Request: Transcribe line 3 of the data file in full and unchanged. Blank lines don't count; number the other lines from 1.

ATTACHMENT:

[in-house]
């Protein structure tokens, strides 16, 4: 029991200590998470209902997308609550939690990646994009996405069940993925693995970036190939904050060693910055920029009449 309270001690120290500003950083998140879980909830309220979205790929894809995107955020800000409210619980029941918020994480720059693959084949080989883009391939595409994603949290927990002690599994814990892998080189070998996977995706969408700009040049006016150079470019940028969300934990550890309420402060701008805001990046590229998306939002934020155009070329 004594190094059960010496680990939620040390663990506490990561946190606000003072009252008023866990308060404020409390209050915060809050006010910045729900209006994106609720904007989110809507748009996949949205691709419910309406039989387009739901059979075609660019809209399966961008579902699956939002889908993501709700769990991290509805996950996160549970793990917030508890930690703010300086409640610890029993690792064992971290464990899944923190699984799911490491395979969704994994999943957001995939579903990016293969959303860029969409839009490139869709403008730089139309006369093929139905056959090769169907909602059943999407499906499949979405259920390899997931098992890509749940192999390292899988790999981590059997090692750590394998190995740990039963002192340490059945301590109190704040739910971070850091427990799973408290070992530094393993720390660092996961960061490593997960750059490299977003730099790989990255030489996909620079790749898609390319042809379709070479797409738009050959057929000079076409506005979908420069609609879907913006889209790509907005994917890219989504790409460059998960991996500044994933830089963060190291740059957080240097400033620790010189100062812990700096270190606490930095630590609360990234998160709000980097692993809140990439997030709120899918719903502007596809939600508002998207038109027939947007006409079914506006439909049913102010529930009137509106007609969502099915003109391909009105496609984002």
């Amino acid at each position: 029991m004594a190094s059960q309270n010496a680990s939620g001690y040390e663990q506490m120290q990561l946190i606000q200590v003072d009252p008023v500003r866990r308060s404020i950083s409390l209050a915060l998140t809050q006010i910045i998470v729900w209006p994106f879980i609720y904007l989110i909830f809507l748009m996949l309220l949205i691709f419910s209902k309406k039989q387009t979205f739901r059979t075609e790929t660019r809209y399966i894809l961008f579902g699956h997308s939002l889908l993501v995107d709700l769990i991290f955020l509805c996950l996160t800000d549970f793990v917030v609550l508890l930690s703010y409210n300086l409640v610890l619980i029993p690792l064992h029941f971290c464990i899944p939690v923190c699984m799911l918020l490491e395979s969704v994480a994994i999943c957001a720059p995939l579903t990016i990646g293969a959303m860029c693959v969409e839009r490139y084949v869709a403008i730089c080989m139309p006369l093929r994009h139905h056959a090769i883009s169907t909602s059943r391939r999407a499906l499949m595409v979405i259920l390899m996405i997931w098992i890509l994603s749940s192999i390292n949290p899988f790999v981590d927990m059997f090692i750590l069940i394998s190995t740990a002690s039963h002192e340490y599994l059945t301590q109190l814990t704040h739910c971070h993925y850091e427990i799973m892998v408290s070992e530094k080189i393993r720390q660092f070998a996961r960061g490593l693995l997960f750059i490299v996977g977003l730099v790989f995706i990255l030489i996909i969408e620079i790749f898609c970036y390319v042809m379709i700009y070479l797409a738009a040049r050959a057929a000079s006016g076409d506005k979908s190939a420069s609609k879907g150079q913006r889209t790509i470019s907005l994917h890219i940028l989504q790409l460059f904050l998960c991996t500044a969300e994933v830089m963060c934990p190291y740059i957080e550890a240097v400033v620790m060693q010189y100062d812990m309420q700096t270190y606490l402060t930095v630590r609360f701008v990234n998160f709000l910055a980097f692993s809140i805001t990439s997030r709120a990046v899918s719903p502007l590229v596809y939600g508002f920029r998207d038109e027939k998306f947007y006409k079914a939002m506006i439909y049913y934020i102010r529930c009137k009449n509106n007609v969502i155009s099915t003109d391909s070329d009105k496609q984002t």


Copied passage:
């Amino acid at each position: 029991m004594a190094s059960q309270n010496a680990s939620g001690y040390e663990q506490m120290q990561l946190i606000q200590v003072d009252p008023v500003r866990r308060s404020i950083s409390l209050a915060l998140t809050q006010i910045i998470v729900w209006p994106f879980i609720y904007l989110i909830f809507l748009m996949l309220l949205i691709f419910s209902k309406k039989q387009t979205f739901r059979t075609e790929t660019r809209y399966i894809l961008f579902g699956h997308s939002l889908l993501v995107d709700l769990i991290f955020l509805c996950l996160t800000d549970f793990v917030v609550l508890l930690s703010y409210n300086l409640v610890l619980i029993p690792l064992h029941f971290c464990i899944p939690v923190c699984m799911l918020l490491e395979s969704v994480a994994i999943c957001a720059p995939l579903t990016i990646g293969a959303m860029c693959v969409e839009r490139y084949v869709a403008i730089c080989m139309p006369l093929r994009h139905h056959a090769i883009s169907t909602s059943r391939r999407a499906l499949m595409v979405i259920l390899m996405i997931w098992i890509l994603s749940s192999i390292n949290p899988f790999v981590d927990m059997f090692i750590l069940i394998s190995t740990a002690s039963h002192e340490y599994l059945t301590q109190l814990t704040h739910c971070h993925y850091e427990i799973m892998v408290s070992e530094k080189i393993r720390q660092f070998a996961r960061g490593l693995l997960f750059i490299v996977g977003l730099v790989f995706i990255l030489i996909i969408e620079i790749f898609c970036y390319v042809m379709i700009y070479l797409a738009a040049r050959a057929a000079s006016g076409d506005k979908s190939a420069s609609k879907g150079q913006r889209t790509i470019s907005l994917h890219i940028l989504q790409l460059f904050l998960c991996t500044a969300e994933v830089m963060c934990p190291y740059i957080e550890a240097v400033v620790m060693q010189y100062d812990m309420q700096t270190y606490l402060t930095v630590r609360f701008v990234n998160f709000l910055a980097f692993s809140i805001t990439s997030r709120a990046v899918s719903p502007l590229v596809y939600g508002f920029r998207d038109e027939k998306f947007y006409k079914a939002m506006i439909y049913y934020i102010r529930c009137k009449n509106n007609v969502i155009s099915t003109d391909s070329d009105k496609q984002t």